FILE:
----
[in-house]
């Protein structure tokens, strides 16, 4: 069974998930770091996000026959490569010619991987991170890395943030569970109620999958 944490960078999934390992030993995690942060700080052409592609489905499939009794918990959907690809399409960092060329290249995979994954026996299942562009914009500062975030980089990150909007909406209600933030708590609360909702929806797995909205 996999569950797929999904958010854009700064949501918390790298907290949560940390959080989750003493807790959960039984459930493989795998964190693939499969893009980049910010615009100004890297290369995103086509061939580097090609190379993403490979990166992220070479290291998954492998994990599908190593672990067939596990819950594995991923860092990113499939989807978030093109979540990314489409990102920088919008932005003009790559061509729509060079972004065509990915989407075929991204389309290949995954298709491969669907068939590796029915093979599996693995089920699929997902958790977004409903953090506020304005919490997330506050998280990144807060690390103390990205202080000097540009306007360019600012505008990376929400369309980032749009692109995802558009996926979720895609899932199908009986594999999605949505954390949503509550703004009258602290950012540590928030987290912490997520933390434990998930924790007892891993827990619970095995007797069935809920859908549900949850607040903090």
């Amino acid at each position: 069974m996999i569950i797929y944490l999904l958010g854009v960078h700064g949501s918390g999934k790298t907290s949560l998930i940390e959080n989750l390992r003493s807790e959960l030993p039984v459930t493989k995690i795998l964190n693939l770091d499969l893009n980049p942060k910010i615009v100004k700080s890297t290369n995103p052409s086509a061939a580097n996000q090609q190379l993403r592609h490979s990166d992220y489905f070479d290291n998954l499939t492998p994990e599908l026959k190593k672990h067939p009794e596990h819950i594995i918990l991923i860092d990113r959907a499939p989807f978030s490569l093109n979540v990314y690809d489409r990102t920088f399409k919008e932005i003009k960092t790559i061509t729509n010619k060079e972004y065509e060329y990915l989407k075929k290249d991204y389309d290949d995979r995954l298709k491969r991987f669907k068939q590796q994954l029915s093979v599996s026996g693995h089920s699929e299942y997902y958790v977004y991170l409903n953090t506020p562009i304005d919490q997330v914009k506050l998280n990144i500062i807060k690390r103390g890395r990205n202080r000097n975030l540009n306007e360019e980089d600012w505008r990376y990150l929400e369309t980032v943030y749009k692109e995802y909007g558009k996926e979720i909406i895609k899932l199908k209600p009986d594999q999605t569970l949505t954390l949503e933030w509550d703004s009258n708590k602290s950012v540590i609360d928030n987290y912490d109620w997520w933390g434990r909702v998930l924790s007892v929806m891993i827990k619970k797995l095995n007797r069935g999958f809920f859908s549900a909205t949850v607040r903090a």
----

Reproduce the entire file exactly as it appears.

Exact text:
[in-house]
């Protein structure tokens, strides 16, 4: 069974998930770091996000026959490569010619991987991170890395943030569970109620999958 944490960078999934390992030993995690942060700080052409592609489905499939009794918990959907690809399409960092060329290249995979994954026996299942562009914009500062975030980089990150909007909406209600933030708590609360909702929806797995909205 996999569950797929999904958010854009700064949501918390790298907290949560940390959080989750003493807790959960039984459930493989795998964190693939499969893009980049910010615009100004890297290369995103086509061939580097090609190379993403490979990166992220070479290291998954492998994990599908190593672990067939596990819950594995991923860092990113499939989807978030093109979540990314489409990102920088919008932005003009790559061509729509060079972004065509990915989407075929991204389309290949995954298709491969669907068939590796029915093979599996693995089920699929997902958790977004409903953090506020304005919490997330506050998280990144807060690390103390990205202080000097540009306007360019600012505008990376929400369309980032749009692109995802558009996926979720895609899932199908009986594999999605949505954390949503509550703004009258602290950012540590928030987290912490997520933390434990998930924790007892891993827990619970095995007797069935809920859908549900949850607040903090």
């Amino acid at each position: 069974m996999i569950i797929y944490l999904l958010g854009v960078h700064g949501s918390g999934k790298t907290s949560l998930i940390e959080n989750l390992r003493s807790e959960l030993p039984v459930t493989k995690i795998l964190n693939l770091d499969l893009n980049p942060k910010i615009v100004k700080s890297t290369n995103p052409s086509a061939a580097n996000q090609q190379l993403r592609h490979s990166d992220y489905f070479d290291n998954l499939t492998p994990e599908l026959k190593k672990h067939p009794e596990h819950i594995i918990l991923i860092d990113r959907a499939p989807f978030s490569l093109n979540v990314y690809d489409r990102t920088f399409k919008e932005i003009k960092t790559i061509t729509n010619k060079e972004y065509e060329y990915l989407k075929k290249d991204y389309d290949d995979r995954l298709k491969r991987f669907k068939q590796q994954l029915s093979v599996s026996g693995h089920s699929e299942y997902y958790v977004y991170l409903n953090t506020p562009i304005d919490q997330v914009k506050l998280n990144i500062i807060k690390r103390g890395r990205n202080r000097n975030l540009n306007e360019e980089d600012w505008r990376y990150l929400e369309t980032v943030y749009k692109e995802y909007g558009k996926e979720i909406i895609k899932l199908k209600p009986d594999q999605t569970l949505t954390l949503e933030w509550d703004s009258n708590k602290s950012v540590i609360d928030n987290y912490d109620w997520w933390g434990r909702v998930l924790s007892v929806m891993i827990k619970k797995l095995n007797r069935g999958f809920f859908s549900a909205t949850v607040r903090a």